Videos and Webinars

Ontario Federation of Indian Friendship Centres – Toronto, Ontario

In Canada, 70 percent of the Aboriginal population lives in urban centres. Led by Sylvia Maracle, Friendship Centres were created as a way for First Nation, Inuit and Métis people to adjust to an urban environment by maintaining their sense of cultural identity while seeking employment or education. In helping to balance or reconcile different world views they have evolved into innovators of genuine cross-cultural exchange, forging power and confidence among its members to participate in Canadian society while earning respect for their distinct Aboriginal cultures.

The Ontario Federation of Indian Friendship Centres is a provincial non-profit organization representing the collective interests of 29 member centres located in towns and cities throughout the province.

Jean Panet-Raymond talks about some of the factors that have contributed to the success of his organization.

Click here for a PDF of slides from the webinar recording from April 3, 2014.

Vivre St. Michel en Santé

St. Michel is one of Montreal’s oldest suburbs. Since 2004, Vivre St. Michel en Santé (for a Healthy St. Michel) has employed an innovative urban and social revitalization strategy that has rebranded a neighbourhood once known for its high crime rates and lack of services into one that is known for its active and unified citizens and coordinated action. Particularly innovative are the processes used build “community” among a transient, diverse and largely immigrant population. Vivre St. Michel en Santé takes an integrated approach involving citizens, community organizations, donors and government offices. Collectively, their efforts have helped residents, with its mix of new immigrants, experience a better quality of life in the areas of art, culture, housing, security, health, sports, leisure, transportation and access to services.

Sylvia Maracle talks about key success factors that helped shape her organization, which she joined in 1974.

Click here for a PDF of slides from the webinar recording from April, 2014.

New Dawn Enterprises – Cape Breton, Nova Scotia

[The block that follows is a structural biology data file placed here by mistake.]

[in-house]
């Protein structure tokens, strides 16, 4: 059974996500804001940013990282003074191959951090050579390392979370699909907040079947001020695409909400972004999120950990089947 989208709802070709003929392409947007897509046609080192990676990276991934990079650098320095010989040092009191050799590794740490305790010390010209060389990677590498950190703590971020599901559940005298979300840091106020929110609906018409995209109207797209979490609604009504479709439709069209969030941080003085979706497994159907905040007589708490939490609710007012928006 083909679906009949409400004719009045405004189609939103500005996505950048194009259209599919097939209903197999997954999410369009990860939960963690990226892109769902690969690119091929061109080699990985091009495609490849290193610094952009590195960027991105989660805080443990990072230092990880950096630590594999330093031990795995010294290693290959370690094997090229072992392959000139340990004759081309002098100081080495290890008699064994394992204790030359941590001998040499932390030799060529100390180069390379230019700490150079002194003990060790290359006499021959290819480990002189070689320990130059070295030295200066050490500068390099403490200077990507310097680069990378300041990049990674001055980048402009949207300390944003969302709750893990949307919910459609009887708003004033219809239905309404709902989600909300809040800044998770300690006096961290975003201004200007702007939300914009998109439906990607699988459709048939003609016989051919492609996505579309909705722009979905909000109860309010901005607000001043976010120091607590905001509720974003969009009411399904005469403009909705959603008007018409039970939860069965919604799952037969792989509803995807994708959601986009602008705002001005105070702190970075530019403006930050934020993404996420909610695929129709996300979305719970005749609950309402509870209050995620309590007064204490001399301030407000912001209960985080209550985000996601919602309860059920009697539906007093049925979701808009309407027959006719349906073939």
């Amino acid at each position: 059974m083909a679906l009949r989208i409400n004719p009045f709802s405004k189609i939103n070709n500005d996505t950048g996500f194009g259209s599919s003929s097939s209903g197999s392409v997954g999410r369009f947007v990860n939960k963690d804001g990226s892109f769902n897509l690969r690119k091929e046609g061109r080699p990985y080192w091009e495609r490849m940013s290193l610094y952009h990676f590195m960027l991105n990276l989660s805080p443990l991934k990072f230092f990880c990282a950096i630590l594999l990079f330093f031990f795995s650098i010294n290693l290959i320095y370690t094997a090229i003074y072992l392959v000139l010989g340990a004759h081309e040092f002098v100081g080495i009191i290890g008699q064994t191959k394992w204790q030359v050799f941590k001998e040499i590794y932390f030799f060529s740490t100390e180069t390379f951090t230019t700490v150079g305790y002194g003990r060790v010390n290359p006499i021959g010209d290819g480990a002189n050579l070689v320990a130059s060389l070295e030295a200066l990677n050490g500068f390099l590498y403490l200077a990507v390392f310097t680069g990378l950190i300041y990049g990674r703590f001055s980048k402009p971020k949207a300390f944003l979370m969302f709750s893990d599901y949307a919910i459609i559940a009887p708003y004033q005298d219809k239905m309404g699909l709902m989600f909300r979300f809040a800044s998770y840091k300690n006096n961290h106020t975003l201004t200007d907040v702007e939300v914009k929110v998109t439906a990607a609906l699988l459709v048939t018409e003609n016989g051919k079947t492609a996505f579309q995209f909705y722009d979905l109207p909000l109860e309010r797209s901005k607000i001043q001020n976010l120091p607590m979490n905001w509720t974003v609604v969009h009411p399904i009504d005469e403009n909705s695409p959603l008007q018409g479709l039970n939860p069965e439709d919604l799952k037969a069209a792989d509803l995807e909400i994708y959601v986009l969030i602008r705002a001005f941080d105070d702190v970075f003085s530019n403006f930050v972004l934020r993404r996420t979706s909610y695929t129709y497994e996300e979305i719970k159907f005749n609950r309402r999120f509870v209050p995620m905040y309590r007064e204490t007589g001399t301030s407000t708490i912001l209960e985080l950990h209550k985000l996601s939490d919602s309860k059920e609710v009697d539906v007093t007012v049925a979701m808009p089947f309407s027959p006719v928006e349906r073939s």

This non-profit community development corporation owns and operates businesses that employ more than 175 people throughout the Cape Breton region of northeastern Nova Scotia. As a founding member of the Canadian Community Economic Development Network, and an early innovator in “social enterprise,” New Dawn identifies community opportunities and develops a business or project to address them. It is therefore both a business and a social development organization. Examples of this dual approach include the establishment of dental clinics, meals-on-wheels, housing projects, the Cape Breton School of Crafts and cold-climate greenhouses.

Rankin MacSween talks about some of the factors that have led to the longevity and success of this growing social enterprise.

Ecotrust Canada – British Columbia

Ecotrust Canada is a charitable society whose mission is to build the conservation economy – a model of reliable prosperity in which sustainable financial returns enhance environmental resilience and champion social equity. Ecotrust’s staff of experienced professionals and committed practitioners work in collaboration with communities of place to co-create innovative solutions to some of coastal British Columbia’s most wicked problems. By building examples of resilient ecologies, communities, economies and cultures at a regional scale, they are designing blueprints for others facing similar challenges.

Brenda Reid-Kuecks of EcoTrust Canada explains two critical success factors that have contributed to the impact of her organization in communities along the Pacific Coast region.

Greater Edmonton Alliance – Edmonton, Alberta

Edmonton is a city of more than 800,000 people in central Alberta, located in the Canadian Prairies. This city-wide alliance is made up of nearly 40 different institutions, including faith groups, unions, community organizations and local businesses. In recent years it has advocated successfully for affordable housing, positive changes in care for the elderly and the creation of a comprehensive local food strategy. Its members encourage people to engage in the public decision-making process and to hold government and market sector leaders accountable to citizens. The alliance helps strengthen member organizations by providing training at the local, regional and national levels.

Shantu Mano describes the process of building a credible grassroots organization in one of Canada’s largest cities.

A quiet movement: Inuit self-determination

This paper examines the coming together of dispersed Inuit communities in their efforts to achieve self-determination and livelihood security. It highlights one aspect of the movement – the fight against unbridled climate change in the Arctic and its impact on traditional livelihoods. This is a people’s movement that is made highly complex given the dispersed and overall low population, transnational boundaries of Inuit peoples, and petitions/appeals made to national and international bodies that fall outside the boundaries of one or all of the petitioning groups. In less than a single decade, there has been an evolution from petitions that were supported by Inuit hunters and elders living on the land to youth activists who are using social media to connect and share across the huge region they inhabit. Siila Watt-Cloutier, a strong woman leader, has been at the forefront of the climate change movement, and her contribution is examined through the lens of self-determination and livelihoods.